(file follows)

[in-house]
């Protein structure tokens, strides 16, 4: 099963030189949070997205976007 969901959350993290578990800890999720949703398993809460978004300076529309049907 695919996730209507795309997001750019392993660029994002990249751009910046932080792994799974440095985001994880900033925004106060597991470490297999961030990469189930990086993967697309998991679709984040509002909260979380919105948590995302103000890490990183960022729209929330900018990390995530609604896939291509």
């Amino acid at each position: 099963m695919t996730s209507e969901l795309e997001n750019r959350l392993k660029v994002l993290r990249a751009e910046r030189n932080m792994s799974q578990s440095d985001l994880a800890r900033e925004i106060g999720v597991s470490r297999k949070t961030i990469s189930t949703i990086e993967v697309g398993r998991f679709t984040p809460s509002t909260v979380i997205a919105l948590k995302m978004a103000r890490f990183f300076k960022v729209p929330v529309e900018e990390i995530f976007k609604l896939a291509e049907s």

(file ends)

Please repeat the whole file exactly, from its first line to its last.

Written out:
[in-house]
């Protein structure tokens, strides 16, 4: 099963030189949070997205976007 969901959350993290578990800890999720949703398993809460978004300076529309049907 695919996730209507795309997001750019392993660029994002990249751009910046932080792994799974440095985001994880900033925004106060597991470490297999961030990469189930990086993967697309998991679709984040509002909260979380919105948590995302103000890490990183960022729209929330900018990390995530609604896939291509």
């Amino acid at each position: 099963m695919t996730s209507e969901l795309e997001n750019r959350l392993k660029v994002l993290r990249a751009e910046r030189n932080m792994s799974q578990s440095d985001l994880a800890r900033e925004i106060g999720v597991s470490r297999k949070t961030i990469s189930t949703i990086e993967v697309g398993r998991f679709t984040p809460s509002t909260v979380i997205a919105l948590k995302m978004a103000r890490f990183f300076k960022v729209p929330v529309e900018e990390i995530f976007k609604l896939a291509e049907s």